HD1080i De-mystify HDTV 1080i ::: know why before you buy

Saturday, February 10, 2007

HD 1080 - VOD - IPTV?

The thing about content in 1080i and 1080p High Definition is; that all of it is expanding in all directions. Right now content producers and entertainment houses are looking to the day that the critical mass of consumer enablement arrives, though it seems like it has been years in the making -- Its sort of an evolution revolution in slo-motion.

More access, more content. Lets say you could deal with the less immediate stuff by downloading it for later viewing, or perhaps plan a movie night... that works, netflix and blockbuster rely on it. How about: you could get that Movie with no forms, no trip to the videostore, or even opening your postal mail. On-Demand channels in cable/dish and your basic TiVo / DVR use in broadcast HD -- not a lot of HD in there, no library of substance.

The ultimate would be an HD media center that lets you preview across all platforms of delivery and availability, and have that in 1080 flick with a click-now to download, see-later cheap get and keep. That woul be only ( from what i can tell ) a few lucky fiber-enabled Verizon FIOS Tv users, and by all accounts it is the best, bar none.
But for the rest of the population not connected through FIOS... what is happening now: Amazon and TiVO, 2 goliaths in the market are in beta test on a download service that sources web connectivity to TV display of VOD... but its not yet in HD.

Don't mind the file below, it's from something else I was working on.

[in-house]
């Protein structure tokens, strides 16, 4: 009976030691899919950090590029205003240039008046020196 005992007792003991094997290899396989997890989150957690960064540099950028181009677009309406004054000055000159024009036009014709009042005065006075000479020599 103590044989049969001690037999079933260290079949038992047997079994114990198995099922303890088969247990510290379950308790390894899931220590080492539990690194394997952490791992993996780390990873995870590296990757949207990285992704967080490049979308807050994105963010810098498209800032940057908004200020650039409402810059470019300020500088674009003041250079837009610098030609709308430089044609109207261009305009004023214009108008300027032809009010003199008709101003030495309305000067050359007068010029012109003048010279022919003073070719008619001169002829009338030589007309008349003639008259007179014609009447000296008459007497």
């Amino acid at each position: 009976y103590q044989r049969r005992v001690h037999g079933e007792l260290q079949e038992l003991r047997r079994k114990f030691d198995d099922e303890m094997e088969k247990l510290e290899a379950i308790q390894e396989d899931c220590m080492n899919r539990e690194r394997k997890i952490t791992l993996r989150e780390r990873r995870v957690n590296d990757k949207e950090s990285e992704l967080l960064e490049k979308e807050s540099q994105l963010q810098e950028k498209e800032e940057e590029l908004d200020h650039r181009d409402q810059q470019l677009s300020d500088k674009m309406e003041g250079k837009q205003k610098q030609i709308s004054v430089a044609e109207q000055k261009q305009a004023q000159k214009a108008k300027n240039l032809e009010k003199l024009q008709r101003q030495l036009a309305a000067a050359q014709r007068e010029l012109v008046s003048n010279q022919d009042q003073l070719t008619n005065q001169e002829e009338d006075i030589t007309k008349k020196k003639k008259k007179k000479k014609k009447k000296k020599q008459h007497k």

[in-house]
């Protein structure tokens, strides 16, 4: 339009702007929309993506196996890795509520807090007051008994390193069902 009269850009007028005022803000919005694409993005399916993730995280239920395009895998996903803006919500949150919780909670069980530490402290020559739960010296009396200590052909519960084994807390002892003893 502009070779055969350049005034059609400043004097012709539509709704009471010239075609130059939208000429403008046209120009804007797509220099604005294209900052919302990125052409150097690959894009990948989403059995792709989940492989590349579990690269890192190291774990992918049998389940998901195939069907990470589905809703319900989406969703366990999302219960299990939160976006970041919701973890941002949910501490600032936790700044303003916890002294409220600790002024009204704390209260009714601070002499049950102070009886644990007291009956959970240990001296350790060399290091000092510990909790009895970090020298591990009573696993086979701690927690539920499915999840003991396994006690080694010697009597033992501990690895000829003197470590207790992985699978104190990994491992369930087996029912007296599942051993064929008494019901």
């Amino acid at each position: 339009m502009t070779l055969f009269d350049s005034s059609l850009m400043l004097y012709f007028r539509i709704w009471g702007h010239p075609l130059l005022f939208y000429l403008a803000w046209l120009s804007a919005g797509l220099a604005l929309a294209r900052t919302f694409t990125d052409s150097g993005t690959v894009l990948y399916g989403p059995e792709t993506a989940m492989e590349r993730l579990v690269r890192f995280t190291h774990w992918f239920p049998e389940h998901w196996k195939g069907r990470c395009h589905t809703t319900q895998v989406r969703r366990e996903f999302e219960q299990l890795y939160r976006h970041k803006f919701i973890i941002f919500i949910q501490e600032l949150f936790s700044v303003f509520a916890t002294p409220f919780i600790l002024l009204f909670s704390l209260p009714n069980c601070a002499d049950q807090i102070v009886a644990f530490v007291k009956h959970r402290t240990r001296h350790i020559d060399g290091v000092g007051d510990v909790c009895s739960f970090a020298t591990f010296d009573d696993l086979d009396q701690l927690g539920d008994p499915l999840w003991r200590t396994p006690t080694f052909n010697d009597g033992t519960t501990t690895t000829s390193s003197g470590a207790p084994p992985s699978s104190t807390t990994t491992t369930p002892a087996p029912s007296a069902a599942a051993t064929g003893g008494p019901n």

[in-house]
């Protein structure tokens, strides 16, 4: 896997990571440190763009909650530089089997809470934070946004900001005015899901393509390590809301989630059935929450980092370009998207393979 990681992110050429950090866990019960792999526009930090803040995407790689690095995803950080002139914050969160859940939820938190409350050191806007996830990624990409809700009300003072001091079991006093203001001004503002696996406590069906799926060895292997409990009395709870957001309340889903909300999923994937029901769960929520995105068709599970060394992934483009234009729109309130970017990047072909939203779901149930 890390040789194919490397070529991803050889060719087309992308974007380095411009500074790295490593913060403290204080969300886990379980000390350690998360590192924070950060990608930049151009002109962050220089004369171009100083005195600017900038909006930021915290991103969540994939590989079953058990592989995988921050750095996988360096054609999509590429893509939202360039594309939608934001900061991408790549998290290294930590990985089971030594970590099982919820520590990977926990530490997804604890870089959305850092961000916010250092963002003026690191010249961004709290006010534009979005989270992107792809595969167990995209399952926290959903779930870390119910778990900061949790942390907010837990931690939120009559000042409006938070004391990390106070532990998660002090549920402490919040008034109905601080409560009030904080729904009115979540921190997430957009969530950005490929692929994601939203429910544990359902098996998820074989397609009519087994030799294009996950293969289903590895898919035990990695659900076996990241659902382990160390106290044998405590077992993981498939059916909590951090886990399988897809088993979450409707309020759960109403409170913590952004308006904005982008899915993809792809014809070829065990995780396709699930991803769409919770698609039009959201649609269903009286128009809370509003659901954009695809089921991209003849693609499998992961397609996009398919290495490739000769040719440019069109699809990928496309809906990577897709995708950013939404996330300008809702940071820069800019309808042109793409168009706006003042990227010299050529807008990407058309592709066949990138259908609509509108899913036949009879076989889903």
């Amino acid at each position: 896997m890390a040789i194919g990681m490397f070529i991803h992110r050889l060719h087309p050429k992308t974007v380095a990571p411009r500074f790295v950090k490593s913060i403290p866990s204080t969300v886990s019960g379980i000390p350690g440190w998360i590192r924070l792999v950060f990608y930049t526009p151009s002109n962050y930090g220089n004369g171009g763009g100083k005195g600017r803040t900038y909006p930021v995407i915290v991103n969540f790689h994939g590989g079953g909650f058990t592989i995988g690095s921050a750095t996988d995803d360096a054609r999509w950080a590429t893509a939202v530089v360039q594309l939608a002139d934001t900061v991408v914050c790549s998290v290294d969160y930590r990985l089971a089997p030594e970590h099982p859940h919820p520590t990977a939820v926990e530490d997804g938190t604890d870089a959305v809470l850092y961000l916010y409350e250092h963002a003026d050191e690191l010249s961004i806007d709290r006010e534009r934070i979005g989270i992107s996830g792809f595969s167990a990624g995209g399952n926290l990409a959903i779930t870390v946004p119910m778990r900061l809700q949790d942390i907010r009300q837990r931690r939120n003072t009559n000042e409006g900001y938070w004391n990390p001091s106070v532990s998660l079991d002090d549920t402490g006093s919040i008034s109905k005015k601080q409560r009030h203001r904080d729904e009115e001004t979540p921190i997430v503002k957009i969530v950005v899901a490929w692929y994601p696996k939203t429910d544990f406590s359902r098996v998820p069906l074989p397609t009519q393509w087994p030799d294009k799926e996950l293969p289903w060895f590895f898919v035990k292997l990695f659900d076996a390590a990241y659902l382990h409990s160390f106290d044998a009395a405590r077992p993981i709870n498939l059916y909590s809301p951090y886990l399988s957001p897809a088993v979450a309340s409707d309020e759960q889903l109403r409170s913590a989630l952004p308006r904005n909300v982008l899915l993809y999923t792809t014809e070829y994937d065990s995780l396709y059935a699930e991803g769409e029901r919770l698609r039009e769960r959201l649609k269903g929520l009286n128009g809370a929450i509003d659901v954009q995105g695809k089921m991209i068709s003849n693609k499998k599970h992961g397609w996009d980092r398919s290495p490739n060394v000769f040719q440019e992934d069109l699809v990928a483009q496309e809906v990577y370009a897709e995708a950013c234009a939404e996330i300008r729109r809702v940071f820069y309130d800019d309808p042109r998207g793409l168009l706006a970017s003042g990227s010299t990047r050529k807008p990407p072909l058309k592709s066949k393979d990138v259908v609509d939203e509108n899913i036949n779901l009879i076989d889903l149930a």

480i only
Commentary: - I really like this service from Amazon Unboxed, and hope to see it grow. Even though its not yet HD its quality is pretty good, you can enjoy it on about any video device including handhelds and PC's ( sorry not yet MAC ready ). Its DRM requires windows xp, and for me it worked fine, has not timed out ot acted broken in any way, all i got was stereo audio but i dont know if some movies ( as opposed to TV shows ) are in surround from service. Download was rather quick, it seems Amazon is trying to do a good job here. -- my favorite benefit here is that they do not require a "dedicated and branded " player download, like AOL HiQ and Divx do, so its all portable.

The Apple iTV and Amazon/TiVO and countless other freshly minted market-space kickoffs are in progress right now, and from what i see, you need a lot of the correct matching equipment and provisioning to get to it. NO HD1080 is in there yet but i'm sure a premium offering will come to pass and be worth the wait. On my display 720p scales up to 1080 pretty well, so i am looking forward to this.

720p only

want 2 megapixel 1080p VODownload?
Standard TV/DVD
Its not HD. . . yet.
Of course expecting HD from walmart is crazy anyhow, and Cable/Dish HD service, not really Video On Demand, its "what-they-have-at-the-moment" is pretty good & getting better -- most times it's digital quality is tolerable and only a dedicated network like a cable provider or satellite/wifi can handle HD bit-rates anyhow. The ideal VOD is a searchable library of large amounts of content, and by all observations i can make, that is where all providers are heading, so there is a lot to look forward to.

A solution to bandwidth is there are 2 resolutions to HD, one (720p) that is 1280x720 or one megapixel, and another (1080) is 1920x1080 or 2 megapixels. Most broadcasters are now going 1080i , which done properly is really seen at 1080p on an LCD or fixed pixel widescreen flatpanel. ( hardly any flatscreens "scan" so interlaced 1080i arrival to your screen is of minor consequence. ) so bandwidth for both 720p and 1080i delivery of premuim VOD is do-able, VC-1 or Mpeg4 for when the recipient is a computer.